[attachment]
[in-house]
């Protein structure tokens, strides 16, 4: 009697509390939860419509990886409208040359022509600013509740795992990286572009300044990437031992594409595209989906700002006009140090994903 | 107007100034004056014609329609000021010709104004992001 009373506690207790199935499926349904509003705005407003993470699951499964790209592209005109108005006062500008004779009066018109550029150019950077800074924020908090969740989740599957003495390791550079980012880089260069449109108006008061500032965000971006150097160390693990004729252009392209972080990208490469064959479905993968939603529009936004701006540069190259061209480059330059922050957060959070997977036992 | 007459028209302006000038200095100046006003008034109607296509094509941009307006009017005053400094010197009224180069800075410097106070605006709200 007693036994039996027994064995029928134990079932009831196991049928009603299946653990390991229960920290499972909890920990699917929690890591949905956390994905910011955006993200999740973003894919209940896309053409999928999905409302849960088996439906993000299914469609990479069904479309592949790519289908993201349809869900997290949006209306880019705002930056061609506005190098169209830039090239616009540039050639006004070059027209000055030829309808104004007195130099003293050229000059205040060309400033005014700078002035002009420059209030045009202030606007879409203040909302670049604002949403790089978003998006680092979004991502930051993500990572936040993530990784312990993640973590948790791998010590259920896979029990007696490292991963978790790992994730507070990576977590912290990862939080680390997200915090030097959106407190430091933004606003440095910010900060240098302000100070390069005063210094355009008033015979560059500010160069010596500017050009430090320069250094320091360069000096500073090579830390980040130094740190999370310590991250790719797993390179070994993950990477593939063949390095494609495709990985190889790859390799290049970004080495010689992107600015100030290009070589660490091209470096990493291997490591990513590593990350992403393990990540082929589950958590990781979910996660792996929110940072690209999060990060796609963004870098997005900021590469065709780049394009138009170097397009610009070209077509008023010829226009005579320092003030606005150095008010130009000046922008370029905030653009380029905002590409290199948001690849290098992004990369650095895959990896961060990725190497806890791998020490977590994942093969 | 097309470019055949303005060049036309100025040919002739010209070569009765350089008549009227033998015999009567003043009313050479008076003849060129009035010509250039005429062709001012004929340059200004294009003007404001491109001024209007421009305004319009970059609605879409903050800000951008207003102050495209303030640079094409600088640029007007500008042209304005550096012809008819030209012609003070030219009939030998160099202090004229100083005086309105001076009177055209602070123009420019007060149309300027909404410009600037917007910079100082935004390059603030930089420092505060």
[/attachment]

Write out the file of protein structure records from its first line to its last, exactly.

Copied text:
[in-house]
């Protein structure tokens, strides 16, 4: 009697509390939860419509990886409208040359022509600013509740795992990286572009300044990437031992594409595209989906700002006009140090994903 | 107007100034004056014609329609000021010709104004992001 009373506690207790199935499926349904509003705005407003993470699951499964790209592209005109108005006062500008004779009066018109550029150019950077800074924020908090969740989740599957003495390791550079980012880089260069449109108006008061500032965000971006150097160390693990004729252009392209972080990208490469064959479905993968939603529009936004701006540069190259061209480059330059922050957060959070997977036992 | 007459028209302006000038200095100046006003008034109607296509094509941009307006009017005053400094010197009224180069800075410097106070605006709200 007693036994039996027994064995029928134990079932009831196991049928009603299946653990390991229960920290499972909890920990699917929690890591949905956390994905910011955006993200999740973003894919209940896309053409999928999905409302849960088996439906993000299914469609990479069904479309592949790519289908993201349809869900997290949006209306880019705002930056061609506005190098169209830039090239616009540039050639006004070059027209000055030829309808104004007195130099003293050229000059205040060309400033005014700078002035002009420059209030045009202030606007879409203040909302670049604002949403790089978003998006680092979004991502930051993500990572936040993530990784312990993640973590948790791998010590259920896979029990007696490292991963978790790992994730507070990576977590912290990862939080680390997200915090030097959106407190430091933004606003440095910010900060240098302000100070390069005063210094355009008033015979560059500010160069010596500017050009430090320069250094320091360069000096500073090579830390980040130094740190999370310590991250790719797993390179070994993950990477593939063949390095494609495709990985190889790859390799290049970004080495010689992107600015100030290009070589660490091209470096990493291997490591990513590593990350992403393990990540082929589950958590990781979910996660792996929110940072690209999060990060796609963004870098997005900021590469065709780049394009138009170097397009610009070209077509008023010829226009005579320092003030606005150095008010130009000046922008370029905030653009380029905002590409290199948001690849290098992004990369650095895959990896961060990725190497806890791998020490977590994942093969 | 097309470019055949303005060049036309100025040919002739010209070569009765350089008549009227033998015999009567003043009313050479008076003849060129009035010509250039005429062709001012004929340059200004294009003007404001491109001024209007421009305004319009970059609605879409903050800000951008207003102050495209303030640079094409600088640029007007500008042209304005550096012809008819030209012609003070030219009939030998160099202090004229100083005086309105001076009177055209602070123009420019007060149309300027909404410009600037917007910079100082935004390059603030930089420092505060």